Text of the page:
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The Potential Usefulness of Several Insects and Fatty Acids in Allergic Disorders Volume 13 - Issue 4

Young Cheol Lee*

  • Department of Herbology, Sangji University, Republic of Korea

Received: January 18, 2019;   Published: January 25, 2019

*Corresponding author: Lee Young Cheol, Department of Herbology, Sangji University, Wonju 220-702, Republic of Korea

DOI: 10.26717/BJSTR.2019.13.002434

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Insects are the largest and widely distributed group of animals and contain high quality essential fatty acids, proteins and minerals. Insects, which relieves pain, can play a key role in anti-inflammatory responses by inhibiting inflammatory mediators and are used as a medicine for the treatment of inflammatory diseases. We hypothesized that potential insects and their main ingredients regulates airway inflammation and asthma and can be developed as therapeutic drugs for the treatment of asthma. In our review we try to show the potential usefulness of insects and fatty acids in searching for new therapeutic solutions for allergic diseases. We summaries the knowledge about properties of insect fatty acids to indicate usefulness of knowledge about insect fatty acids in drug design. The field of possible using of insect and their fatty acids delivered to therapy of various human allergic diseases is still not sufficiently investigated. Undoubtedly, more attention should be paid to insects and their fatty acids due to searching new therapeutic agents in allergic disorders.

Keywords: Insect; Fatty Acids; Allergic Diseases


Insect medicine is an old ancient medicinal concept that is still used in Asia. It can be understood as the traditional animal species medicines, including the dried animal bodies, secretions and processing natural products of medicinal insects. Entomotherapy is the use of insects as medicines and is an important complementary and alternative to modern therapy in many parts of the world [1]. One of the most considerable differences in the drug materials in East Asian traditional and modern scientific medicines is the use of insects [2,3]. Nutritionally, insects are high in protein and fat compared with typical dietary items like fruit and vegetation. In small quantities, they may serve to provide important fatty acids. It is well known that insects are not only selected based on their environmental availability, but also their nutrient composition. Insects can play a key role (in anti-inflammatory responses by inhibiting (secreting) inflammatory mediators) in the diet of many nations. Their high nutritive value is mainly determined by a high content of protein, essential fatty acids, vitamins, minerals and other bioactive substances [4].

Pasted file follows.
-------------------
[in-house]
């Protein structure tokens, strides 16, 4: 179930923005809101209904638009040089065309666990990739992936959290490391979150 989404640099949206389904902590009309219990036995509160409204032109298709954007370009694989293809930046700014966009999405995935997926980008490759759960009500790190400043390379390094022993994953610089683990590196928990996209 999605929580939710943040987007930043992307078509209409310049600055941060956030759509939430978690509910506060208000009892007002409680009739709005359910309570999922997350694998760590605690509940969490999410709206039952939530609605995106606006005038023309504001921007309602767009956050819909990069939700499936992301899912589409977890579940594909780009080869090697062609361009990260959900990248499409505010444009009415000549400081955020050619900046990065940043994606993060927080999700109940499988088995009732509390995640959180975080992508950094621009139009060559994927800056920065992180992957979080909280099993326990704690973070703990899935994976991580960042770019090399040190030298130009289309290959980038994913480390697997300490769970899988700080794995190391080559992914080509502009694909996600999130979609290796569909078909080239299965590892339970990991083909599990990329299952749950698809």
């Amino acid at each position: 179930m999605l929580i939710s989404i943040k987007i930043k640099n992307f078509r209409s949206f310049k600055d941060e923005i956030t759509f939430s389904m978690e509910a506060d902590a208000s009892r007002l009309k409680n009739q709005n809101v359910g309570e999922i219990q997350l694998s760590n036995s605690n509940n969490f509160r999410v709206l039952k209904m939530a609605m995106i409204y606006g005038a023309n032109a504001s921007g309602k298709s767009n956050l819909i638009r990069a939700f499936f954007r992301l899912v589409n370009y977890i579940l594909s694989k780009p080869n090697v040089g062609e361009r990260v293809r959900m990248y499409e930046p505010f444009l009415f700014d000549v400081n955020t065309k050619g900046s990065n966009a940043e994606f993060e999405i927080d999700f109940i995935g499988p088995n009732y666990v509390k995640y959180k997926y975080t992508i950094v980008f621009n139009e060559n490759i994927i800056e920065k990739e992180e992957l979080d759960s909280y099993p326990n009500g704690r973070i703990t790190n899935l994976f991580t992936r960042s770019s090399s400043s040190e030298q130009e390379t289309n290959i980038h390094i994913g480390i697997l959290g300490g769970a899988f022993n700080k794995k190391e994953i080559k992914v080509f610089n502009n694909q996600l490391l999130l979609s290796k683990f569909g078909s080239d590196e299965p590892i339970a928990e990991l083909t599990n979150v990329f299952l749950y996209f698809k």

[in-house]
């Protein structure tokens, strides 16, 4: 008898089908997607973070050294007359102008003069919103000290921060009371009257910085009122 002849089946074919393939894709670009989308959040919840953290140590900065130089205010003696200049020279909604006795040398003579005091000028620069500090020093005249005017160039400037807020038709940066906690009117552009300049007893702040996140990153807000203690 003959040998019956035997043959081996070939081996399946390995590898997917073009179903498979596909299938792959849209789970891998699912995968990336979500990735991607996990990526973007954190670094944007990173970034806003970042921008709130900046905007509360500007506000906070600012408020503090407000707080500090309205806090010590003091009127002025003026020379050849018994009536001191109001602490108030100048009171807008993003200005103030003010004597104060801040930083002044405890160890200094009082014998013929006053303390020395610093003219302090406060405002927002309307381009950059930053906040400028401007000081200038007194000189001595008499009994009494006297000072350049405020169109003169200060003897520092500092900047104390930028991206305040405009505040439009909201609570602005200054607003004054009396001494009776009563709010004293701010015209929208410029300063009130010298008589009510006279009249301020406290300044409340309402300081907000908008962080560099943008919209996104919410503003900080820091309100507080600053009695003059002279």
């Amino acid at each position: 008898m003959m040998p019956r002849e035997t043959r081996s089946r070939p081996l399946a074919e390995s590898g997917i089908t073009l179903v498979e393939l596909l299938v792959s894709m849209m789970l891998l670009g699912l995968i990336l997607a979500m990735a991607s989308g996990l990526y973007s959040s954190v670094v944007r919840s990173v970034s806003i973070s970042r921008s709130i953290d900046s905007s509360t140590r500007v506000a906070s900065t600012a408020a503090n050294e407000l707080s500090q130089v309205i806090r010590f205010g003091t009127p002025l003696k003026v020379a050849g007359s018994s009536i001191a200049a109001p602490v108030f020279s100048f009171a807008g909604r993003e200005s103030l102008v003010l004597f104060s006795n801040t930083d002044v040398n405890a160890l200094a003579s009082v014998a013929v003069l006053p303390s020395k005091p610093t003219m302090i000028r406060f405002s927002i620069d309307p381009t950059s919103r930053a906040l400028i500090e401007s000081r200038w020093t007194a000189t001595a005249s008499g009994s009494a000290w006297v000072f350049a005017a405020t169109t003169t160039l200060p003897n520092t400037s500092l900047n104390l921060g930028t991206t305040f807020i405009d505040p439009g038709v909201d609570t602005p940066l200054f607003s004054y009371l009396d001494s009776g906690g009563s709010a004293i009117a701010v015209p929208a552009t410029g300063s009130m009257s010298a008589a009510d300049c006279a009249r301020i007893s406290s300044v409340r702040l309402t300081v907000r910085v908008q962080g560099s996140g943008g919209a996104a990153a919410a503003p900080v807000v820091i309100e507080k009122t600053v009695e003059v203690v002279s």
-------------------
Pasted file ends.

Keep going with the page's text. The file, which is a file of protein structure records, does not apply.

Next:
Potential Usefulness of Fatty Acids

As shown Table 1 [5-14], the major components of medicinal insects were myristic acid, oleic acid, palmitic acid and palmitoleic acid. There are many kinds of necessary amino acids and inorganic elements for mankind in insects. As shown Table 2 [15-33], oleic acid reduces IgE binding to allergens and decreases the production of inflammatory mediators by inhibition the endothelial expression of VCAM-1, E-selectin and ICAM-1. Linoleic acid reduces bronchoalveolar inflammatory cell count and lung IL-5 levels in an animal model. Also, it reduces proinflammatory cytokines production by eosinophils and bronchial epithelial cells. Palmitoleic acid promotes anti-inflammatory effects in macrophages exposed to LPS. However, palmitic acid sensitizes dendritic cells resulting in augmented secretion of Th1/Th17 cytokines upon proinflammatory stimulation. n-3 PUFA may directly regulate the function of the effector cells that mediate the allergic inflammatory response. Increased n-3 PUFA preferentially modulate the Th2-cell response, there was a marked down-regulation of IL-5, IL-9, IL-13 and RANTES n-3 PUFA suppress FcεRI-mediated activation of mast cells.

Table 1:Summary of major compounds (fatty acids) identified from several kinds of medicinal insects and their biological activities.


Table 2: Summary of major fatty acids and their biological activities in the development of lung diseases like asthma or COPD.



Therefore, above results provide evidence about the potential usefulness of the mixture of fatty acids from medicinal insects in allergic disorders. Overall, fatty acids have various roles in the way they affect the immune system and allergic responses and no single dietary fatty acid is suitable for treating allergic disorders. It is necessary to conduct more large scale studies with relevant animal models to arrive at meaningful recommendations for various fatty acid interventions for clinical usefulness. Further scientific research will be accomplished. This issue is and will be subject of work of many researchers from different areas.


This work was supported by the National Research Foundation of Korea (NRF) grant funded by the Korea government (MSIT) (grant number 2016R1A2B4006269).


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